While defining your particular style & expectations around workflow design will take some time, there are certain guiding principles you can start with:

 

Containers

 

Containers are used around sub-processes with descriptive headers and intentional color coordination (consider absolute consistency vs. different colors for different phases of workflows (e.g., data input, processing, output).

 

6. Containers_1.PNG

 

6. Containers_2.PNG

 

Containers can be toggled on/off, which is ideal for testing portions of workflows and/or disabling tools that aren’t fully configured yet. You can also collapse a container (tools inside will still run) to save space on the canvas.

 

6. Containers_3.PNG

 

Connection Strings

 

The flow of data is clear. Customize your connection strings’ settings.  Use wired connections when appropriate, and consider wireless connections when bridging great distances in the workflow (comment boxes can help clarify when data sources aren’t obvious).

 

7. Connection String_1.PNG

 

7. Connection String_2.PNG

 

Tool Alignment and Distribution

 

Ensure tools are vertically/horizontally aligned and distributed, organized tools and containers with wired connections used as a general standard.

 

8. Tool Alignment.PNG

  

Annotations

 

Tool annotations are used to show the purpose and function of critical tools.  Annotations should highlight configuration choices that benefit from a description or are not intuitive; annotations should be removed or updated when they are confusing, unclear, or purposeless.

 

9. Annotations.PNG

 

Comment Boxes

 

Use comment boxes to summarize workflow/container processes and call out end-user instructions/review comments.  Consider formatting comment boxes intentionally for different audiences or purposes (e.g., grey for narrative descriptions, blue for end-user instructions, red where updates are required, etc.).

 

10. Comment Boxes.PNG

 

5. Plan for workflow change management and maintenance

 

We can guarantee that one or both of these things will happen eventually –  your workflow will break and need fixing, and the person who built it will be unavailable to help! Start planning for the inevitable today:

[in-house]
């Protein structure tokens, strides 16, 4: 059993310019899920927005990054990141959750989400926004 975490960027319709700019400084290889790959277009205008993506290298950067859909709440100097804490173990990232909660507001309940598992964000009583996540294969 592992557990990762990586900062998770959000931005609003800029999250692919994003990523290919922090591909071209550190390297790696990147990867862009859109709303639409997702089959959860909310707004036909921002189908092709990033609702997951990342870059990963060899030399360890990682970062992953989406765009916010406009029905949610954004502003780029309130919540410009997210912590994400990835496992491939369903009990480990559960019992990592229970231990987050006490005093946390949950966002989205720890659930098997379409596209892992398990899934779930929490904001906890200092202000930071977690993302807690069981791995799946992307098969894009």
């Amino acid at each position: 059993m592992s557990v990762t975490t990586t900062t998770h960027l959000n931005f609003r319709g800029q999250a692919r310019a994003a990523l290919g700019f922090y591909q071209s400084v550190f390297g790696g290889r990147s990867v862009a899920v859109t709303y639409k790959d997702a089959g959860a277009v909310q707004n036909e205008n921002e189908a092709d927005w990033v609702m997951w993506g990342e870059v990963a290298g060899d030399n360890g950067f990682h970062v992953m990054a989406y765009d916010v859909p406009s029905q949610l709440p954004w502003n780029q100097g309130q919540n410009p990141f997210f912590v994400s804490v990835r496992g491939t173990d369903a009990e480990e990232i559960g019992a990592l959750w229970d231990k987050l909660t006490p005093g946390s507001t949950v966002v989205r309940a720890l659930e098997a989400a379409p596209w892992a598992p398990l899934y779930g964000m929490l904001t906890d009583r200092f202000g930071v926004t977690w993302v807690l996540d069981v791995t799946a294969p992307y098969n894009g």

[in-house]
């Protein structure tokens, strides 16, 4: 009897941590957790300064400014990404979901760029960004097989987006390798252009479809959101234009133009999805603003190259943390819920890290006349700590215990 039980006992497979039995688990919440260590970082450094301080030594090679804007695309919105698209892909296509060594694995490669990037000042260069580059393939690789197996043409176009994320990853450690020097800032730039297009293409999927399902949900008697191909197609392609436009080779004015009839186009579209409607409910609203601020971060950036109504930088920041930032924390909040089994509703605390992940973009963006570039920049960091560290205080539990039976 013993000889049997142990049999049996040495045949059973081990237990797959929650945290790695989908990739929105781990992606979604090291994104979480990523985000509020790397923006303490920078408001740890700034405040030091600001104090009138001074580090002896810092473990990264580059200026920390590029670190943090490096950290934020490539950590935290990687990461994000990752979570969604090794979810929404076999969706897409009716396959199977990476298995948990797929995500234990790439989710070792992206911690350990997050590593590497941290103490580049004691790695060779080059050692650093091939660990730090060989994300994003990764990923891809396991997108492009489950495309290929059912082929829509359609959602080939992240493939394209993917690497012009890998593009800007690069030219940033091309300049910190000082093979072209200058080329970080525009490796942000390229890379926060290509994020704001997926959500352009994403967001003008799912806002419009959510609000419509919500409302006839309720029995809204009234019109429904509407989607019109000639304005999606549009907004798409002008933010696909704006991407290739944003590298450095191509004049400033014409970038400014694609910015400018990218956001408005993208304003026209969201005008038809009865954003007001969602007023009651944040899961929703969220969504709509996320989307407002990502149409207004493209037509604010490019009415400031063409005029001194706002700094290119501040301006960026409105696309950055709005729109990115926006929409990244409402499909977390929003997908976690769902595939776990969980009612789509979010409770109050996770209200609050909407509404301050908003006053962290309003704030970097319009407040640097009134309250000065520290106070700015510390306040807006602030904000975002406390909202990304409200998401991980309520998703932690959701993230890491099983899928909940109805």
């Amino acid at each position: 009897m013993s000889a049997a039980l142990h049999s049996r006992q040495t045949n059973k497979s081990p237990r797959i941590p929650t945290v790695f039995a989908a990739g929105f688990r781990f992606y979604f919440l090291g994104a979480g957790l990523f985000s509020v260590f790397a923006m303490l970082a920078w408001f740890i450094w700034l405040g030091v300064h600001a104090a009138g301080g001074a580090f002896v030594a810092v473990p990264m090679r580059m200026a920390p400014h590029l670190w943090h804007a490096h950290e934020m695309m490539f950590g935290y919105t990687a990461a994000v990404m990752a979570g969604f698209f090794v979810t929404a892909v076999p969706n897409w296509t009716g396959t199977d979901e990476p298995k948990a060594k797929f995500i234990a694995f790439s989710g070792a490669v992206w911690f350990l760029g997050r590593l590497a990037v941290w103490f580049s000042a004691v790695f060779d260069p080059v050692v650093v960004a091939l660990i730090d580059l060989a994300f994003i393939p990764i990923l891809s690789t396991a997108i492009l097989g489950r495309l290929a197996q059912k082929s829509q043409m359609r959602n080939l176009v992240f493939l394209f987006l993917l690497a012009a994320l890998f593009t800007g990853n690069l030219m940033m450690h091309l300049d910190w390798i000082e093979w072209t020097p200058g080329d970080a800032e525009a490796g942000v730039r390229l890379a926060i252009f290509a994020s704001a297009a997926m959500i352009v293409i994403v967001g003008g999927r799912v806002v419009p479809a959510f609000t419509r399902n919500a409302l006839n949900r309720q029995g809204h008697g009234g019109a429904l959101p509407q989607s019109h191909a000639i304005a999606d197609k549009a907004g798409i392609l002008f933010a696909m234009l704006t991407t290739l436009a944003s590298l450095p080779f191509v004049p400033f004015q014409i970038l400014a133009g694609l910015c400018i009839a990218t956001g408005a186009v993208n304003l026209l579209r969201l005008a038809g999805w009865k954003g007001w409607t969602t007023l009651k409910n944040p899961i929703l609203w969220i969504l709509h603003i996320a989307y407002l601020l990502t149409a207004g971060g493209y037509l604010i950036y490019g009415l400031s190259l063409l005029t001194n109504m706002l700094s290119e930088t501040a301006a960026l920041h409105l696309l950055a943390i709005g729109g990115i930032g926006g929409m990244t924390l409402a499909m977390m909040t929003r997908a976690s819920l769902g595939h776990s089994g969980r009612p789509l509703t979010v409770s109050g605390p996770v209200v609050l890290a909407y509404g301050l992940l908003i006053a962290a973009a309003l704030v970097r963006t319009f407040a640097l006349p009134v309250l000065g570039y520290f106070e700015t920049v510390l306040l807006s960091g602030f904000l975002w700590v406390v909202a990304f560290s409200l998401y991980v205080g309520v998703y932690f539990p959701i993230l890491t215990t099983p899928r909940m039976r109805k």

• Licensing: make sure at least a few people in your team are licensed to use Alteryx Designer & Server – get to know your enterprise License Administrator for future updates.
  • Enablement: have developers of critical workflows train the team on functionality & usage; have a succession plan for workflow ownership for out-of-office days or changes in roles.
    • Scheduling critical workflows in Server can eliminate the risk of workflows not running timely or consistently; it’s best to still define who’s in charge of keeping an eye on things.
  • Access: best practice for storing critical workflows is in a Collection on Alteryx Server with validated access & version control – shared drives work, too, so long as everyone knows how to get there and there are rules established around access & updates.
  • Credentialing: leverage the Alteryx Community to provide a well-rounded Designer education – the Designer Core credential is the global standard.

 

And Finally…

 

For support in continuing this conversation at your company, consider the following resources:

  • User groups or internal Alteryx specialists (request ‘best practice’ workflows to review & take in)
  • Alteryx Community (Weekly Challenges provide ample examples of workflows from genuine Alteryx experts (and users like us!))
  • Alteryx Customer Success Managers at your company

If all else fails, develop your own ‘standard’ and share it with us here!